Scott Cawthon just pulled a brilliant trick to advertise his game by trolling the press. Two days ago he posted an announcement saying that his latest game would be delayed because he let himself get too dark with it. The press is of course very fond of this type of stories so some took the bait…

Even a newspaper here posted about it:

Now that the prank is revealed I bet that those who didn’t post about the initial announcement will post about how the whole thing wasn’t true… Talk about advertising your game for cheap…


Can all indie devs use this strategy?

Well, if you’re an unknown indie dev and you post as a joke that your game will be delayed for a strange reason, nobody will care. Scott Cawthon is a very successful indie dev so he already has a spotlight on him. If he sneezes, it’s possible the press will talk about it.

With that said, guerrilla marketing isn’t just about pranks made by famous devs. It might be difficult to figure what could work for a lesser known dev but unusual marketing strategies can be cheap so you’re probably not risking much by at least trying.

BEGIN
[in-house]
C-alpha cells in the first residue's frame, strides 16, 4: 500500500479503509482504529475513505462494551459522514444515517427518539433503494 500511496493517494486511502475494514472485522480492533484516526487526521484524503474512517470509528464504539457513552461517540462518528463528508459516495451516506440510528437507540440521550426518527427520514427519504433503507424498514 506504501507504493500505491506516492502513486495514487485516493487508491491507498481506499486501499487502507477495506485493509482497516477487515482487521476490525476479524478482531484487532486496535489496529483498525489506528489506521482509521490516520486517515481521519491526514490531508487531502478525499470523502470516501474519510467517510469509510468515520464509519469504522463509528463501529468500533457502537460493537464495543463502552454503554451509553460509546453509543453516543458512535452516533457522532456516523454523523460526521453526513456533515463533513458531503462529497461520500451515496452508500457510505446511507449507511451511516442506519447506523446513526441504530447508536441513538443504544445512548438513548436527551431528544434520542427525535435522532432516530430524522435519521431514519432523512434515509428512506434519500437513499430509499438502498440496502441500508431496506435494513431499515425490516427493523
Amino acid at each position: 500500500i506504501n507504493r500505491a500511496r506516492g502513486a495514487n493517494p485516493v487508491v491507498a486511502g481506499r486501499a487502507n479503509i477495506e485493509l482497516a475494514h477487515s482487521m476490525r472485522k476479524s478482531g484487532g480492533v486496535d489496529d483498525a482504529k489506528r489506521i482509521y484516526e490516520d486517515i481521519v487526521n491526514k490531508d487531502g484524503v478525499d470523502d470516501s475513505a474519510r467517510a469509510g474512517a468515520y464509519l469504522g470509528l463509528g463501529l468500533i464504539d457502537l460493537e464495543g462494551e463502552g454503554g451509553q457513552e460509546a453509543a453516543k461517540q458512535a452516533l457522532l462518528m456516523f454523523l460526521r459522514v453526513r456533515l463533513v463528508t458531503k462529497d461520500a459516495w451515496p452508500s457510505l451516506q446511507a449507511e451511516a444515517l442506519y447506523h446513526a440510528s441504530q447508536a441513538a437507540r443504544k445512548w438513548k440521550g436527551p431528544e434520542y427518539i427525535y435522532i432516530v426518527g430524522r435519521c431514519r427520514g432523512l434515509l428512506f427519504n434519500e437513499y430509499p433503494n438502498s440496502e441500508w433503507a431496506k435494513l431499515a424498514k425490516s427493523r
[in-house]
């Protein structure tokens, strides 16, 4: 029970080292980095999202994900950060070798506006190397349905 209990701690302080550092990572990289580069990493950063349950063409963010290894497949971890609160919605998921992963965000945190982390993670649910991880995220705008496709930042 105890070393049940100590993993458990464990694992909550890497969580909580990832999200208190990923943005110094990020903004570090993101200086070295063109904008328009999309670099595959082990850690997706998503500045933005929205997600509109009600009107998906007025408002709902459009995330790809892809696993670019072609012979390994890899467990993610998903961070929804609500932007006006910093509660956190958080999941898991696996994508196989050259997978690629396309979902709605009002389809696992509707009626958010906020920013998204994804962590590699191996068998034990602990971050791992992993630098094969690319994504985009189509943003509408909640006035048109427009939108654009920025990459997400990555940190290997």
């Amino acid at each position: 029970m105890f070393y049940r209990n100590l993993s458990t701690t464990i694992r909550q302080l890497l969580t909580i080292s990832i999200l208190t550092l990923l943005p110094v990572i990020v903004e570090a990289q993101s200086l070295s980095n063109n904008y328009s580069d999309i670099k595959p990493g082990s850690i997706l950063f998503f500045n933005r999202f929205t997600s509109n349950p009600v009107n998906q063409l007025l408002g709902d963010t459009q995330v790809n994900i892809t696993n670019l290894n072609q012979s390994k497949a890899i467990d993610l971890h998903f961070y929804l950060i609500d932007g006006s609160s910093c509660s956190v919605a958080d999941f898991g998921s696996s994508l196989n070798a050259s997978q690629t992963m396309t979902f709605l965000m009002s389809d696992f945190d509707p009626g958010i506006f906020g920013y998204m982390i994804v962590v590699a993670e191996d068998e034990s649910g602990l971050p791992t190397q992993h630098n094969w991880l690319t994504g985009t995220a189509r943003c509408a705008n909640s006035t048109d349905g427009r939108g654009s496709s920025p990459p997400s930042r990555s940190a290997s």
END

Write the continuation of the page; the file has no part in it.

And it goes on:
Of course! But even if Scott Cawthon wouldn’t have pulled this prank, some people would still find another reason to hate him. The moment you release a game, some people will find all kind of reasons to flame you so you might as well get something positive out of it (exposure).

The biggest challenge indie game devs are facing is to fight indifference. When nobody know you even exists you’re going nowhere. I didn’t even know there was a new Five Nights at Freddy’s game coming until I read about this prank so you can’t really say it’s a bad thing.

It’s not just about ads, conferences and press release

I guess it’s the lesson here. Marketing can start by simply keeping a blog (hello there!), being active on Twitter (but don’t just use it for self-promotion) or meeting people. It doesn’t mean it’s easy to get results but it can be easy and cheap to do.

It’s true that the best marketing is to make a game that almost sell by itself but until you get there, there are ways to promote your work that might eventually pay and won’t empty your wallet.